\input zb-basic
\input zb-matheduc
\iteman{ZMATH 2016a.00420}
\itemau{Davis, Marsha}
\itemti{Modeling with sequences.}
\itemso{Consortium 108, 17 p., pull-out section (2015).}
\itemab
From the text: In Activity 1, students use two types of sequences to model population growth over time. The assumption that population grows by a constant amount each year leads to an arithmetic-sequence. A more realistic assumption that population grows by a constant annual percentage leads to a geometric sequence. The context in Activity 2 is credit-card debt. In the first scenario, no interest is charged and the \$ 200 payments lead to debt balances that form an arithmetic sequence. In the second scenario, interest is charged on the balance. In this case, the debt balances form a mixed sequence (a combination of arithmetic and geometric sequences). In Activity 3, students work with sequences that describe the rows of Pascal's triangle. A search for efficient formulas to calculate various terms in Pascal's triangle leads to several of Pascal's identities, which appear in his ``Treatise on the Arithmetical Triangle". Finally, the connection is made between the terms in the $n$th row of Pascal's triangle and combinations ``$n$ choose $k$" for $k=0$,\dots $n$. Then, students use the rows of Pascal's triangle to construct probability models for the number of heads in $n$ flips of a coin.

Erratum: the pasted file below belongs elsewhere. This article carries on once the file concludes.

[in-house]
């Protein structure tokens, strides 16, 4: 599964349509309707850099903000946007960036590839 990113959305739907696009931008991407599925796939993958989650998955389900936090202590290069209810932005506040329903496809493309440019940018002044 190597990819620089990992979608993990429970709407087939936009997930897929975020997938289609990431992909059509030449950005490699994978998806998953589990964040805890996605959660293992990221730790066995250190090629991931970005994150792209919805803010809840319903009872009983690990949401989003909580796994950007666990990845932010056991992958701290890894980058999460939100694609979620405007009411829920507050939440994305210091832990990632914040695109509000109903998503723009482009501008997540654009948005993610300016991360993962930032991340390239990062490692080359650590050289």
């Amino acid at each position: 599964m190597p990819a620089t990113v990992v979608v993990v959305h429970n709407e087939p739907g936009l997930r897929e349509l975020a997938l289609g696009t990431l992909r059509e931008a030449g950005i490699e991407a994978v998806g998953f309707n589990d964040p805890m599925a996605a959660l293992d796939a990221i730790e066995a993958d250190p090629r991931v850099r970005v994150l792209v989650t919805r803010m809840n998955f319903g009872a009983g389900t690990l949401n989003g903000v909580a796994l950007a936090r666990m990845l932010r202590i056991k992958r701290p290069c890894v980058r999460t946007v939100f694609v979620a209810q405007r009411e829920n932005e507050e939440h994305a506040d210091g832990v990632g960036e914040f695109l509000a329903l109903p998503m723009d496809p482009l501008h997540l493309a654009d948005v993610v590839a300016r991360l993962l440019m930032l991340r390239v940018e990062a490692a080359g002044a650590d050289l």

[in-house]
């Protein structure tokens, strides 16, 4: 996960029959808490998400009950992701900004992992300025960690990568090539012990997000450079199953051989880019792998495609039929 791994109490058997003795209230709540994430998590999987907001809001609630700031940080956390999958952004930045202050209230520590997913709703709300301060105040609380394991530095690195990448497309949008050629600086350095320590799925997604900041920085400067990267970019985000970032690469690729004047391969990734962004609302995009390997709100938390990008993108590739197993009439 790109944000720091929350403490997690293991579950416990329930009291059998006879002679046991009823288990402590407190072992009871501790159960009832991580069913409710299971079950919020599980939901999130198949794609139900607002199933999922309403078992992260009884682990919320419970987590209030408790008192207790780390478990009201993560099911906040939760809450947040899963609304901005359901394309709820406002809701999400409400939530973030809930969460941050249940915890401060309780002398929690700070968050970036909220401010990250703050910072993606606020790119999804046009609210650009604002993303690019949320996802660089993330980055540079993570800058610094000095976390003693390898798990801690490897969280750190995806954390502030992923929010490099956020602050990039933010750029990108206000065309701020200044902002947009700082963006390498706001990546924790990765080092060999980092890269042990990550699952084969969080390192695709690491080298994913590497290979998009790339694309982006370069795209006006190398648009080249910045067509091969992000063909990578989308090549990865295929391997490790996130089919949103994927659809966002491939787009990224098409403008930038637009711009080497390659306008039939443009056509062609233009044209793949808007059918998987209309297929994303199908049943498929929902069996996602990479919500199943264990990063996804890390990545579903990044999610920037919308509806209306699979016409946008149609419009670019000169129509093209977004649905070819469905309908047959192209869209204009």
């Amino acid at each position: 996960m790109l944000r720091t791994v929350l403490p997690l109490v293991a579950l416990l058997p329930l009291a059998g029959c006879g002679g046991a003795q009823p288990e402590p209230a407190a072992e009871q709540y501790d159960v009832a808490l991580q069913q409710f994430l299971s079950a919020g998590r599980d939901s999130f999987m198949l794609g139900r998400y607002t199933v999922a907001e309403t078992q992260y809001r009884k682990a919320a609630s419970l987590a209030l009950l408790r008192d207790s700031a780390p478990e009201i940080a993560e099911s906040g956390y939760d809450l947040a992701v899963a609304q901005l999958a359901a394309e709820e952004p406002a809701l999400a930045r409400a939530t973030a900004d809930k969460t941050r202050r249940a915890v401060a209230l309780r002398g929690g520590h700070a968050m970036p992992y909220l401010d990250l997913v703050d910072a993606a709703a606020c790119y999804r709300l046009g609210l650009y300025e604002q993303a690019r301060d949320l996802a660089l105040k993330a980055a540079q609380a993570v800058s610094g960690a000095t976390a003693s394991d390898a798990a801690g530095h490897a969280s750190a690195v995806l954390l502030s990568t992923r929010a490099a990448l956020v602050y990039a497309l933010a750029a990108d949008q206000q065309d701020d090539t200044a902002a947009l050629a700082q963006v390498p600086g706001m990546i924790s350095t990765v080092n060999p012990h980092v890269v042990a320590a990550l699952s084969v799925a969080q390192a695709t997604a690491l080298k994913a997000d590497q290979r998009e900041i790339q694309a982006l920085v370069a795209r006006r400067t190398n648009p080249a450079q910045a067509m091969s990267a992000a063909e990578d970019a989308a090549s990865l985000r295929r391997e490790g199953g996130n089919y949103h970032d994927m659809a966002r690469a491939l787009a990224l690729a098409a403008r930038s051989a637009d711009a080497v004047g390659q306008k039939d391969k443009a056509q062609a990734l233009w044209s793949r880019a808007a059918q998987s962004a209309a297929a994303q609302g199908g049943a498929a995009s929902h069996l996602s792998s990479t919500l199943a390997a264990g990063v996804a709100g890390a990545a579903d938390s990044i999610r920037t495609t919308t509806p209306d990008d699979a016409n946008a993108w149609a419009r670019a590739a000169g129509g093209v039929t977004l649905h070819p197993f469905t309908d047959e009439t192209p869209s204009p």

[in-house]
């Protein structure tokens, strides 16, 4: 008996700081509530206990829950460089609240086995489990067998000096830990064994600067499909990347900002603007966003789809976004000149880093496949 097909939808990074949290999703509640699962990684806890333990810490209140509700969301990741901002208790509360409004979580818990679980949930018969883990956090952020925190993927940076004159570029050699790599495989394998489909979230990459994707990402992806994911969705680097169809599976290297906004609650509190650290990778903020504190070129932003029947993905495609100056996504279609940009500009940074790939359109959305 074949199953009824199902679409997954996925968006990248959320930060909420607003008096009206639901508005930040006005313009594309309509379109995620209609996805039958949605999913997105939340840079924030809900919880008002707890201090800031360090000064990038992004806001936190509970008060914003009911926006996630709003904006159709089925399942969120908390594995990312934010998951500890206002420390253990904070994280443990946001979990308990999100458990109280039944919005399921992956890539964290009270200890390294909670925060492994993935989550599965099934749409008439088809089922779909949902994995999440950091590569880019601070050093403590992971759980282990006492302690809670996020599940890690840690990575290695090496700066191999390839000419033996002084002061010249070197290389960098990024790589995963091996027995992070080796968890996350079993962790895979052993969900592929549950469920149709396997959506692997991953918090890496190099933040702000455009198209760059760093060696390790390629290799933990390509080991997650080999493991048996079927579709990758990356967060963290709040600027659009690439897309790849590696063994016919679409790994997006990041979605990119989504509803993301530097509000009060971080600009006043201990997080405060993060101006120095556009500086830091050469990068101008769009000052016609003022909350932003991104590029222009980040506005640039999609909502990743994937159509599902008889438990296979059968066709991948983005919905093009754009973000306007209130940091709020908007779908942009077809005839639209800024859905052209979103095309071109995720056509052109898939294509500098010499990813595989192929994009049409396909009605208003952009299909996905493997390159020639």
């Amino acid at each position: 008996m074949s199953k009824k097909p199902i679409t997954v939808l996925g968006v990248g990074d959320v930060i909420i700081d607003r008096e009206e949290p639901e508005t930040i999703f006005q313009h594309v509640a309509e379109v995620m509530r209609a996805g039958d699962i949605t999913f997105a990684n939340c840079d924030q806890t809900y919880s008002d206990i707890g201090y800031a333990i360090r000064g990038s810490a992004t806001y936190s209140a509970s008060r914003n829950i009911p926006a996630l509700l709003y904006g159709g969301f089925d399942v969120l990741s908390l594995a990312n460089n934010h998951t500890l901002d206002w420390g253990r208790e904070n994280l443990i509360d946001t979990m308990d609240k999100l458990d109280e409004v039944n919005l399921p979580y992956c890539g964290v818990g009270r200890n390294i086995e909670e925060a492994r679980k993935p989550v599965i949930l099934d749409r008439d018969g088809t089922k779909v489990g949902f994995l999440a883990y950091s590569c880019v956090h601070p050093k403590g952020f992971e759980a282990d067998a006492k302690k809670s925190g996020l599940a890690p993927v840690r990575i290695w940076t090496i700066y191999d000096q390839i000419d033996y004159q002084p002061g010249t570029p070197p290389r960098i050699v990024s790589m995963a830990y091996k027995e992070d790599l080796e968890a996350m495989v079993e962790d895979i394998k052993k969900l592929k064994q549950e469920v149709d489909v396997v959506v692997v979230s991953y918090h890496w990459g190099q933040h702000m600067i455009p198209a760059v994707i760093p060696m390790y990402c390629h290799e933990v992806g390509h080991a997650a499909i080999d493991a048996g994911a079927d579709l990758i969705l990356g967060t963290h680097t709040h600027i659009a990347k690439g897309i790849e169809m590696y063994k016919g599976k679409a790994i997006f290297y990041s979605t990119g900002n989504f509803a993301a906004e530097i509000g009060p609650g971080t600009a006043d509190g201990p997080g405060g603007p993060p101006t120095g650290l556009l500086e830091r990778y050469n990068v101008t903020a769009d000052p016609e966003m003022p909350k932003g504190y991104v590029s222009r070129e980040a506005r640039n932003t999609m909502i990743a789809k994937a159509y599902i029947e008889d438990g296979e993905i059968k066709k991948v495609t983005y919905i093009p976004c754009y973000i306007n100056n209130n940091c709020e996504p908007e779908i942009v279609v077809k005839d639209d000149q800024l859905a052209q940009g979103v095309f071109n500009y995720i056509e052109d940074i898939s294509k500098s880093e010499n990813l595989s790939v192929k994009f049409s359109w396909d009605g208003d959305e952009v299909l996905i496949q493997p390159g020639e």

\itemrv{~}
\itemcc{D80 I30 K20 M10}
\itemut{sequences; student activities; teaching units; arithmetic sequences; geometric sequences; recursion; mathematical model building; real-life mathematics; mathematical applications; population growth; spreadsheets; graphing calculators; mixed sequences; Pascal's triangle; probability; teaching guides; worksheets}
\itemli{}
\end